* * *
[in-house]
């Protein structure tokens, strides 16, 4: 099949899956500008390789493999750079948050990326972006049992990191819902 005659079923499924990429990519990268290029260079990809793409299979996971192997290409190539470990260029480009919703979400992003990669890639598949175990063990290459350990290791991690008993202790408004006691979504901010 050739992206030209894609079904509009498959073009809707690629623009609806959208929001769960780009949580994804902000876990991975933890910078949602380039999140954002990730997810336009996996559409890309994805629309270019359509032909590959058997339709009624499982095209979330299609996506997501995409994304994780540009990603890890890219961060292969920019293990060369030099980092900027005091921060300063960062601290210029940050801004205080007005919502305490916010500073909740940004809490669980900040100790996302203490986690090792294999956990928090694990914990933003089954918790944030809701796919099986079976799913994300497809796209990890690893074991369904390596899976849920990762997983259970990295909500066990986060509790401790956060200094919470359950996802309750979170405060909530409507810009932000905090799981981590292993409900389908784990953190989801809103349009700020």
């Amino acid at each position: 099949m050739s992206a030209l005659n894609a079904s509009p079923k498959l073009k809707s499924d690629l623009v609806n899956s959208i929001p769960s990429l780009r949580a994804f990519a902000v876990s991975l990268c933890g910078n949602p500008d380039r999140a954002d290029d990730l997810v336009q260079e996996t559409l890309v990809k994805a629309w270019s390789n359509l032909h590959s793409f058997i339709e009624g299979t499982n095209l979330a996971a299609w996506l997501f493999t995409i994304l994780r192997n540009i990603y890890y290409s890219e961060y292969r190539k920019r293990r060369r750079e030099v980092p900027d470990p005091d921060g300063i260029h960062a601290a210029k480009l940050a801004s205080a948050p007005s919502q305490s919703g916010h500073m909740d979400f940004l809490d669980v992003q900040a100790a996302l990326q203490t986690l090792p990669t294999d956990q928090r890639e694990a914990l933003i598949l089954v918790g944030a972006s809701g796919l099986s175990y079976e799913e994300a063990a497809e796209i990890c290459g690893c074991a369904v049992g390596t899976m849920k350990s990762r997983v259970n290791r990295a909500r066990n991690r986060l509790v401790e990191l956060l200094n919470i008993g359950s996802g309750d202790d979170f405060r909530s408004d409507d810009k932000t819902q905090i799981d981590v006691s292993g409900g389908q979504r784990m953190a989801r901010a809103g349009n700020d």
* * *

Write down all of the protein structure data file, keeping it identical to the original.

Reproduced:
[in-house]
């Protein structure tokens, strides 16, 4: 099949899956500008390789493999750079948050990326972006049992990191819902 005659079923499924990429990519990268290029260079990809793409299979996971192997290409190539470990260029480009919703979400992003990669890639598949175990063990290459350990290791991690008993202790408004006691979504901010 050739992206030209894609079904509009498959073009809707690629623009609806959208929001769960780009949580994804902000876990991975933890910078949602380039999140954002990730997810336009996996559409890309994805629309270019359509032909590959058997339709009624499982095209979330299609996506997501995409994304994780540009990603890890890219961060292969920019293990060369030099980092900027005091921060300063960062601290210029940050801004205080007005919502305490916010500073909740940004809490669980900040100790996302203490986690090792294999956990928090694990914990933003089954918790944030809701796919099986079976799913994300497809796209990890690893074991369904390596899976849920990762997983259970990295909500066990986060509790401790956060200094919470359950996802309750979170405060909530409507810009932000905090799981981590292993409900389908784990953190989801809103349009700020």
């Amino acid at each position: 099949m050739s992206a030209l005659n894609a079904s509009p079923k498959l073009k809707s499924d690629l623009v609806n899956s959208i929001p769960s990429l780009r949580a994804f990519a902000v876990s991975l990268c933890g910078n949602p500008d380039r999140a954002d290029d990730l997810v336009q260079e996996t559409l890309v990809k994805a629309w270019s390789n359509l032909h590959s793409f058997i339709e009624g299979t499982n095209l979330a996971a299609w996506l997501f493999t995409i994304l994780r192997n540009i990603y890890y290409s890219e961060y292969r190539k920019r293990r060369r750079e030099v980092p900027d470990p005091d921060g300063i260029h960062a601290a210029k480009l940050a801004s205080a948050p007005s919502q305490s919703g916010h500073m909740d979400f940004l809490d669980v992003q900040a100790a996302l990326q203490t986690l090792p990669t294999d956990q928090r890639e694990a914990l933003i598949l089954v918790g944030a972006s809701g796919l099986s175990y079976e799913e994300a063990a497809e796209i990890c290459g690893c074991a369904v049992g390596t899976m849920k350990s990762r997983v259970n290791r990295a909500r066990n991690r986060l509790v401790e990191l956060l200094n919470i008993g359950s996802g309750d202790d979170f405060r909530s408004d409507d810009k932000t819902q905090i799981d981590v006691s292993g409900g389908q979504r784990m953190a989801r901010a809103g349009n700020d």